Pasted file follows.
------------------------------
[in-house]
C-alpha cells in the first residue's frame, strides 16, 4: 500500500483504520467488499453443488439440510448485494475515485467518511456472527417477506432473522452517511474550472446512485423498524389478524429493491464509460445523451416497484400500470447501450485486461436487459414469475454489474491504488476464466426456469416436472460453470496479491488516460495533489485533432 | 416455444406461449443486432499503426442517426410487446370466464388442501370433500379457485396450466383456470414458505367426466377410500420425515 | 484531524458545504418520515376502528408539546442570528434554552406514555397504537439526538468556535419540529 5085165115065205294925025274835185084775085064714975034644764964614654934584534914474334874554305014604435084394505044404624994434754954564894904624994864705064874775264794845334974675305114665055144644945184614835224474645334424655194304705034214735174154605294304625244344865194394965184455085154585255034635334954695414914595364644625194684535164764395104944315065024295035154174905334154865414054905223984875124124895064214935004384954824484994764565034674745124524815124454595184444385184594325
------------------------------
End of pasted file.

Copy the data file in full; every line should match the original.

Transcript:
[in-house]
C-alpha cells in the first residue's frame, strides 16, 4: 500500500483504520467488499453443488439440510448485494475515485467518511456472527417477506432473522452517511474550472446512485423498524389478524429493491464509460445523451416497484400500470447501450485486461436487459414469475454489474491504488476464466426456469416436472460453470496479491488516460495533489485533432 | 416455444406461449443486432499503426442517426410487446370466464388442501370433500379457485396450466383456470414458505367426466377410500420425515 | 484531524458545504418520515376502528408539546442570528434554552406514555397504537439526538468556535419540529 5085165115065205294925025274835185084775085064714975034644764964614654934584534914474334874554305014604435084394505044404624994434754954564894904624994864705064874775264794845334974675305114665055144644945184614835224474645334424655194304705034214735174154605294304625244344865194394965184455085154585255034635334954695414914595364644625194684535164764395104944315065024295035154174905334154865414054905223984875124124895064214935004384954824484994764565034674745124524815124454595184444385184594325